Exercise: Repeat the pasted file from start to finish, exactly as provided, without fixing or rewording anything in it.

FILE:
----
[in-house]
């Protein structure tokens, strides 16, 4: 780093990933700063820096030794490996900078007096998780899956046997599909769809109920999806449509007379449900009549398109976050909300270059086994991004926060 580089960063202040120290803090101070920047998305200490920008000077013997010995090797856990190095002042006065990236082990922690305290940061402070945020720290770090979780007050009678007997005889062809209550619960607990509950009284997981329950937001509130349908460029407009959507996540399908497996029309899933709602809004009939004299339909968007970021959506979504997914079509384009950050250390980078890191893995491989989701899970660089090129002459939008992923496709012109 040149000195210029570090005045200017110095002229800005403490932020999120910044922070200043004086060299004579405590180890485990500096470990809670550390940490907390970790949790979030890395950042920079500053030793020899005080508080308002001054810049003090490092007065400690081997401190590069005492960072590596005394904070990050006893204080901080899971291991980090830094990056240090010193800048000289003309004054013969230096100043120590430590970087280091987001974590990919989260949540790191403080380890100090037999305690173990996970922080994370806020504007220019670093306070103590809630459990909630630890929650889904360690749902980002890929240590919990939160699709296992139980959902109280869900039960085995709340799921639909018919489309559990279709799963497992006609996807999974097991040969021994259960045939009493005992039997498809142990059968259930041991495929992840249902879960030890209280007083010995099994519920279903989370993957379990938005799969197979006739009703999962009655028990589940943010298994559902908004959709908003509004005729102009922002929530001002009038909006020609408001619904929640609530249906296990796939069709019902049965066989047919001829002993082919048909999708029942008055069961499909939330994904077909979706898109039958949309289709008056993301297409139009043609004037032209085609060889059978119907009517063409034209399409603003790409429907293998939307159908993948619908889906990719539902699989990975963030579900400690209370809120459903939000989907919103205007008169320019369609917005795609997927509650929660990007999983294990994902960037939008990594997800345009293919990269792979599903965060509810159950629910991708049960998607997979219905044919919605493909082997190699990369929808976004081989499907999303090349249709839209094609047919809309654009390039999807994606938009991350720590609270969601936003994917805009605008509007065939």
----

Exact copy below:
[in-house]
């Protein structure tokens, strides 16, 4: 780093990933700063820096030794490996900078007096998780899956046997599909769809109920999806449509007379449900009549398109976050909300270059086994991004926060 580089960063202040120290803090101070920047998305200490920008000077013997010995090797856990190095002042006065990236082990922690305290940061402070945020720290770090979780007050009678007997005889062809209550619960607990509950009284997981329950937001509130349908460029407009959507996540399908497996029309899933709602809004009939004299339909968007970021959506979504997914079509384009950050250390980078890191893995491989989701899970660089090129002459939008992923496709012109 040149000195210029570090005045200017110095002229800005403490932020999120910044922070200043004086060299004579405590180890485990500096470990809670550390940490907390970790949790979030890395950042920079500053030793020899005080508080308002001054810049003090490092007065400690081997401190590069005492960072590596005394904070990050006893204080901080899971291991980090830094990056240090010193800048000289003309004054013969230096100043120590430590970087280091987001974590990919989260949540790191403080380890100090037999305690173990996970922080994370806020504007220019670093306070103590809630459990909630630890929650889904360690749902980002890929240590919990939160699709296992139980959902109280869900039960085995709340799921639909018919489309559990279709799963497992006609996807999974097991040969021994259960045939009493005992039997498809142990059968259930041991495929992840249902879960030890209280007083010995099994519920279903989370993957379990938005799969197979006739009703999962009655028990589940943010298994559902908004959709908003509004005729102009922002929530001002009038909006020609408001619904929640609530249906296990796939069709019902049965066989047919001829002993082919048909999708029942008055069961499909939330994904077909979706898109039958949309289709008056993301297409139009043609004037032209085609060889059978119907009517063409034209399409603003790409429907293998939307159908993948619908889906990719539902699989990975963030579900400690209370809120459903939000989907919103205007008169320019369609917005795609997927509650929660990007999983294990994902960037939008990594997800345009293919990269792979599903965060509810159950629910991708049960998607997979219905044919919605493909082997190699990369929808976004081989499907999303090349249709839209094609047919809309654009390039999807994606938009991350720590609270969601936003994917805009605008509007065939």